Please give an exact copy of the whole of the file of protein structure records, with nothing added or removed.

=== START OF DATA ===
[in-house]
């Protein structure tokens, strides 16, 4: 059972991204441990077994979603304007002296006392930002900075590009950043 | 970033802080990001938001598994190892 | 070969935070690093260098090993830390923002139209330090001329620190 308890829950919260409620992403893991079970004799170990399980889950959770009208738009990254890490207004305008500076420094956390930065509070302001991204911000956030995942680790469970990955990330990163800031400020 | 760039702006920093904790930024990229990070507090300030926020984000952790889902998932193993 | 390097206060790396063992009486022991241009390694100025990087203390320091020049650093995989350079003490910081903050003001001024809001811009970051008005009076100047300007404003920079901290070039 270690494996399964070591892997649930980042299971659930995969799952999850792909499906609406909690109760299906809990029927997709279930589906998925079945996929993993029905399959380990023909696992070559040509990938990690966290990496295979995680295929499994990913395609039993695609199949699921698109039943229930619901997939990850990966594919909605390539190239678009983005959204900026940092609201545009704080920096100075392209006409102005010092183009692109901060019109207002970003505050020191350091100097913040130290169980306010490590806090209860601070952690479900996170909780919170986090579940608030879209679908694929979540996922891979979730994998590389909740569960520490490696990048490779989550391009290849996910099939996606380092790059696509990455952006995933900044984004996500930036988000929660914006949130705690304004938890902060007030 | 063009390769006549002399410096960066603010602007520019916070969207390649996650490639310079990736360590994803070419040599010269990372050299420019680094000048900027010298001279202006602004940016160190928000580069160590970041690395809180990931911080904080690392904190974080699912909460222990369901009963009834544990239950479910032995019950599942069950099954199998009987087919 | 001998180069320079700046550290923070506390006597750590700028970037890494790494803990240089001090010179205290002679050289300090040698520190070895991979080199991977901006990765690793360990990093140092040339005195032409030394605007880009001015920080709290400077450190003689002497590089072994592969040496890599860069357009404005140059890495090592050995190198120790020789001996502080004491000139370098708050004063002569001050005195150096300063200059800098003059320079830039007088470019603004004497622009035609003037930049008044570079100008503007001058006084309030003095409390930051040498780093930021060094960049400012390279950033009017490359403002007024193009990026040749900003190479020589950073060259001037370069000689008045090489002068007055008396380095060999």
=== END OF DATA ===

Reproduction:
[in-house]
């Protein structure tokens, strides 16, 4: 059972991204441990077994979603304007002296006392930002900075590009950043 | 970033802080990001938001598994190892 | 070969935070690093260098090993830390923002139209330090001329620190 308890829950919260409620992403893991079970004799170990399980889950959770009208738009990254890490207004305008500076420094956390930065509070302001991204911000956030995942680790469970990955990330990163800031400020 | 760039702006920093904790930024990229990070507090300030926020984000952790889902998932193993 | 390097206060790396063992009486022991241009390694100025990087203390320091020049650093995989350079003490910081903050003001001024809001811009970051008005009076100047300007404003920079901290070039 270690494996399964070591892997649930980042299971659930995969799952999850792909499906609406909690109760299906809990029927997709279930589906998925079945996929993993029905399959380990023909696992070559040509990938990690966290990496295979995680295929499994990913395609039993695609199949699921698109039943229930619901997939990850990966594919909605390539190239678009983005959204900026940092609201545009704080920096100075392209006409102005010092183009692109901060019109207002970003505050020191350091100097913040130290169980306010490590806090209860601070952690479900996170909780919170986090579940608030879209679908694929979540996922891979979730994998590389909740569960520490490696990048490779989550391009290849996910099939996606380092790059696509990455952006995933900044984004996500930036988000929660914006949130705690304004938890902060007030 | 063009390769006549002399410096960066603010602007520019916070969207390649996650490639310079990736360590994803070419040599010269990372050299420019680094000048900027010298001279202006602004940016160190928000580069160590970041690395809180990931911080904080690392904190974080699912909460222990369901009963009834544990239950479910032995019950599942069950099954199998009987087919 | 001998180069320079700046550290923070506390006597750590700028970037890494790494803990240089001090010179205290002679050289300090040698520190070895991979080199991977901006990765690793360990990093140092040339005195032409030394605007880009001015920080709290400077450190003689002497590089072994592969040496890599860069357009404005140059890495090592050995190198120790020789001996502080004491000139370098708050004063002569001050005195150096300063200059800098003059320079830039007088470019603004004497622009035609003037930049008044570079100008503007001058006084309030003095409390930051040498780093930021060094960049400012390279950033009017490359403002007024193009990026040749900003190479020589950073060259001037370069000689008045090489002068007055008396380095060999």